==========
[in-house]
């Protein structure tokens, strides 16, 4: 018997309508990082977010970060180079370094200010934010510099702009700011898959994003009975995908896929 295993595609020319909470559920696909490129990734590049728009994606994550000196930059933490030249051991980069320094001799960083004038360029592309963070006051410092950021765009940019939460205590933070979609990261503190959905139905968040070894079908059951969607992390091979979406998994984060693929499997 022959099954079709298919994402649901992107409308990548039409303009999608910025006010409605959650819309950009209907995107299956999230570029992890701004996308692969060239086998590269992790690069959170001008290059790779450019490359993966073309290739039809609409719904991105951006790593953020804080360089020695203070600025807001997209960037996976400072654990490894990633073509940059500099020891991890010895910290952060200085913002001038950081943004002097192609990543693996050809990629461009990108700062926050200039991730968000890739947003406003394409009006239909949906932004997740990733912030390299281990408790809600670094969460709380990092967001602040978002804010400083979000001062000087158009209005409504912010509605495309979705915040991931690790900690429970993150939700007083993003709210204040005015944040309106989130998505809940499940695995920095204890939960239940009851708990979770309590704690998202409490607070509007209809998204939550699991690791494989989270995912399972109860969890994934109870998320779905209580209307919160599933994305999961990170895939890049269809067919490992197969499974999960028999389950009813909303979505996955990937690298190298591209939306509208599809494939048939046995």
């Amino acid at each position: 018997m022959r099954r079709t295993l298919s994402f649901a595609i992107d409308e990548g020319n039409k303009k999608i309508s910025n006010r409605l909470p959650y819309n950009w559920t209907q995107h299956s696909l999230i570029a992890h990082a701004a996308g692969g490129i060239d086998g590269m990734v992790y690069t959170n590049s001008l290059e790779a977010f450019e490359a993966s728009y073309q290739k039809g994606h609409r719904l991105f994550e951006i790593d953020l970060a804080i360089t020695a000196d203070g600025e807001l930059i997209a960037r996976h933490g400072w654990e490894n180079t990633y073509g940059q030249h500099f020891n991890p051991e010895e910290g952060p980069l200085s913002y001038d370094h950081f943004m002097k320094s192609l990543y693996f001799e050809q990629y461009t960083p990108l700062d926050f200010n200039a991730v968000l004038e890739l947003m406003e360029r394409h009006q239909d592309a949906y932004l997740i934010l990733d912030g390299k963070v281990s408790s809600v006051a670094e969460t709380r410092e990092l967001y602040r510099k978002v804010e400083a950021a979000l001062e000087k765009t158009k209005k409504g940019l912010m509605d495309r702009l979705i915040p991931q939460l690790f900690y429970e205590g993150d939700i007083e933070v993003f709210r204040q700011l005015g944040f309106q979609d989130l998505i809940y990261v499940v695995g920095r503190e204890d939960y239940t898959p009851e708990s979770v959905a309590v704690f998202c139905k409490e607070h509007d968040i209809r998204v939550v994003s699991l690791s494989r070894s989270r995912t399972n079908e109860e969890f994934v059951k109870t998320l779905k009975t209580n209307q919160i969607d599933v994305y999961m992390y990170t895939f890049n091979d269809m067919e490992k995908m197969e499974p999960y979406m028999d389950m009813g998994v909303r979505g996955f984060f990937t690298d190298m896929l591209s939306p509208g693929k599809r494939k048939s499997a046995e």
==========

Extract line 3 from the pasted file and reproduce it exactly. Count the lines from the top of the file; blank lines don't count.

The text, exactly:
């Amino acid at each position: 018997m022959r099954r079709t295993l298919s994402f649901a595609i992107d409308e990548g020319n039409k303009k999608i309508s910025n006010r409605l909470p959650y819309n950009w559920t209907q995107h299956s696909l999230i570029a992890h990082a701004a996308g692969g490129i060239d086998g590269m990734v992790y690069t959170n590049s001008l290059e790779a977010f450019e490359a993966s728009y073309q290739k039809g994606h609409r719904l991105f994550e951006i790593d953020l970060a804080i360089t020695a000196d203070g600025e807001l930059i997209a960037r996976h933490g400072w654990e490894n180079t990633y073509g940059q030249h500099f020891n991890p051991e010895e910290g952060p980069l200085s913002y001038d370094h950081f943004m002097k320094s192609l990543y693996f001799e050809q990629y461009t960083p990108l700062d926050f200010n200039a991730v968000l004038e890739l947003m406003e360029r394409h009006q239909d592309a949906y932004l997740i934010l990733d912030g390299k963070v281990s408790s809600v006051a670094e969460t709380r410092e990092l967001y602040r510099k978002v804010e400083a950021a979000l001062e000087k765009t158009k209005k409504g940019l912010m509605d495309r702009l979705i915040p991931q939460l690790f900690y429970e205590g993150d939700i007083e933070v993003f709210r204040q700011l005015g944040f309106q979609d989130l998505i809940y990261v499940v695995g920095r503190e204890d939960y239940t898959p009851e708990s979770v959905a309590v704690f998202c139905k409490e607070h509007d968040i209809r998204v939550v994003s699991l690791s494989r070894s989270r995912t399972n079908e109860e969890f994934v059951k109870t998320l779905k009975t209580n209307q919160i969607d599933v994305y999961m992390y990170t895939f890049n091979d269809m067919e490992k995908m197969e499974p999960y979406m028999d389950m009813g998994v909303r979505g996955f984060f990937t690298d190298m896929l591209s939306p509208g693929k599809r494939k048939s499997a046995e």